My Life in Golf: Ben Shephard

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Good Morning Britain and Tipping Point presenter Ben Shephard reflects on the difficulty, frustration and unpredictability of golf and why his hole-in-one proved a damp squib. . .

Ben Shephard is Mr ITV. One of the most familiar faces on the small screen, there's a good chance when you switch on your telly that the popular presenter will be beaming back at you on one programme or another. He currently co-anchors ITV breakfast show Good Morning Britain twice a week, as well as hosting quiz show Tipping Point on a daily basis while at weekends he hosts ITV's hit Saturday night show Ninja Warrior.

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The 45-year-old West Ham fan loves most sports and is a keen kitesurfer and wakeboarder besides playing rugby, football and, of course, golf, but concedes "there are quite a few things that get in the way of improving my 18-handicap".

When I agreed to play in the British Masters Pro-Am at Close House, I had every intention of turning up and knowing where my ball was going off the 1st tee. But typically for a high-handicap golfer, those intentions went out of the window very quickly. Once you get that opening tee shot out of the way, you're fine. But on that 1st tee, you're never relaxed, are you? All you're trying to do is stop your hands from shaking.

Golf can be an irritating and unpredictable game. The next time you step up to the ball might result in the best, or the worst shot you've ever hit. I've a loose handicap of 18 which usually means if I hit a cracking shot I'm a bandit, but in truth I struggle to play to that because I tend to lose shots around the green. I did have a dream round at St George's Hill in Surrey. After a shocking front nine I had an eagle, two birdies and four pars on the back nine.

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My club is Wimbledon Park next to the tennis courts. I play a lot down there with the pro, Dean Wingrove, who's done his best to guide me – he gets all the responsibility and very little glory! I love playing down there and my boys, 12 and 10, have just fallen in love with golf, which is very exciting. It's a good excuse for me to go out and play with them and thankfully they're not saddled with the anger and fury. If the ball doesn't go where it's supposed to, they just laugh, which is what we should all do really. When I start taking it too seriously, that's when I start getting angry about golf . But I don't have any right to expect my game to be better than it is, which is average at best.

I'm also a member at St Enodoc in Cornwall. That is the best course I've ever played. It's a joy to play and I so much want to play a really good round there simply because it's so beautiful and deserves good golf. Growing up, it was always my ambition to play the Church course, but my aunt kept telling me "you're not ready yet". So when I eventually got to play it with some friends, it was just magical. It's got spectacular views, tricky holes and a bunker called The Himalayas, which is every bit as intimidating as it sounds.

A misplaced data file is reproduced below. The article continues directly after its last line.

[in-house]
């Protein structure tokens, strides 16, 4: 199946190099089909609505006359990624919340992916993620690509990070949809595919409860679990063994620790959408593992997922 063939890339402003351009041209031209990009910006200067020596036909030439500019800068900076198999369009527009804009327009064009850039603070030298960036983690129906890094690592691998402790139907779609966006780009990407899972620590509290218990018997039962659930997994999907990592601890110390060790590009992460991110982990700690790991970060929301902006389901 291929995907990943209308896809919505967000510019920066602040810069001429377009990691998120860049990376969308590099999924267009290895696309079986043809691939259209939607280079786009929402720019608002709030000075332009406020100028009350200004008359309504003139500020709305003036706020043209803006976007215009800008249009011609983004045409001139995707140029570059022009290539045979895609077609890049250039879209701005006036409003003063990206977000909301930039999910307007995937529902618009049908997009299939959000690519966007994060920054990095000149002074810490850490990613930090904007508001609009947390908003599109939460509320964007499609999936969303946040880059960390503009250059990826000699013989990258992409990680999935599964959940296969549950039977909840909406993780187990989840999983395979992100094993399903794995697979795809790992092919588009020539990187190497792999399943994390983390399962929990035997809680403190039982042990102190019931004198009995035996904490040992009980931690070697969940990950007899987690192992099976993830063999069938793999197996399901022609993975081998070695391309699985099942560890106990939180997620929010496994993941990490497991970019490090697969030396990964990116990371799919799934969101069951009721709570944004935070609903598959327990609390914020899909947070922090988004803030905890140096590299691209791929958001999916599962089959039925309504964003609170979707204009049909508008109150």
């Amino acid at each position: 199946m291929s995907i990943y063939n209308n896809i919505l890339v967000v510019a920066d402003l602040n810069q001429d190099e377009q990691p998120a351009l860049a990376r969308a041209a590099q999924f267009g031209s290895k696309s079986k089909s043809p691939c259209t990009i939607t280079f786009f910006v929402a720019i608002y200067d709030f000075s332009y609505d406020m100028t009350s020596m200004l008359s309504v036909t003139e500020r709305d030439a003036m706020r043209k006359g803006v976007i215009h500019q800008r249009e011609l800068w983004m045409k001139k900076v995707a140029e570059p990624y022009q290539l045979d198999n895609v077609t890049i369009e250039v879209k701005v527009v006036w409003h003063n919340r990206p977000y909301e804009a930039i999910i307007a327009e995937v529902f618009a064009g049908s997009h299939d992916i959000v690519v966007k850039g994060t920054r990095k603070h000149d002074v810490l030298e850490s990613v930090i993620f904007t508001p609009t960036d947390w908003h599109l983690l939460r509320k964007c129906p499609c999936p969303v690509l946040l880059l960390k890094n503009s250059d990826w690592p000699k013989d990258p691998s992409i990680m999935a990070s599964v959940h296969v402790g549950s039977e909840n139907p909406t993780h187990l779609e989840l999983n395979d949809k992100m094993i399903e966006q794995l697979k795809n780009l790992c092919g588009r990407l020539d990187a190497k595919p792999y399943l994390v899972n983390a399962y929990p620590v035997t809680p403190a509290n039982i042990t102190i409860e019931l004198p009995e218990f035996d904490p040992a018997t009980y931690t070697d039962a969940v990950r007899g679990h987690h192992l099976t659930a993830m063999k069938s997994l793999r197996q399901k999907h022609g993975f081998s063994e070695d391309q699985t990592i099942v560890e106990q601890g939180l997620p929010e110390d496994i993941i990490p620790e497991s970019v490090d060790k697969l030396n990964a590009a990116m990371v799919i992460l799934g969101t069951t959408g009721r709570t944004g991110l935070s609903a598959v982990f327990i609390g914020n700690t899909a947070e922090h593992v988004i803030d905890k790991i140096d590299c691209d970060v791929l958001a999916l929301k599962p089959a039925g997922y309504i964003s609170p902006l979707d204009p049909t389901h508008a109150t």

The most consistent club in my bag is probably my putter, as long as I can work out how fast the greens are. The biggest problem is whether I've managed to find my ball off the tee! I regularly get stuck on my back foot so I fade the ball a lot.

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Probably my best moment in golf so far was when I played in a golf day at Close House and we managed to win it along with Danny Willett before he went on to win the Masters – I like to think I helped get him in the winning frame of mind for Augusta!

Yes, I've had a hole-in-one and naturally got quite excited. But the people in front of us told us to keep quiet, which I didn't think was quite in the spirit of things! I would like to see golf relax a little bit – very often everyone can get caught up in the seriousness of the game at times. That's why I love the Hero Challenge, the new Golf Sixes format and the fact that the ruling bodies are trying to find ways of making golf more fun. I think players like 'Beef' have brought something really special and different to the tour.

Most of my family play golf – my father-in-law is full of tips and advice and also plays off 18, although he's good for that and should be a lot lower. My mum and dad both play and my mum also gives me plenty of tips – it's amazing how these 29-handicap players can tell you what you're doing wrong! I had that fantastic game with my brother at St George's Hill, burning up the back nine with 24 or 25 points – everything I hit was just amazing.

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I'm quite competitive and would like to think one day I could play off  single figures. But, more than anything, like most golfers I'd just like to be consistent. I'd like to know on the tee I've a good idea where the ballisgoingtogoandifIcangetto that point then my handicap should come down.

I understand golf involves skill and concentration, but making it attractive and appealing so you can go along and really enjoy yourself is so important. In my view, 18 holes is too much for youngsters – and a lot of adults come to that – and I'm all for shortening the rounds, especially as I tend to lose concentration from holes 12-15 – they're my 'blobbing' time – before I get back into it again near the end.

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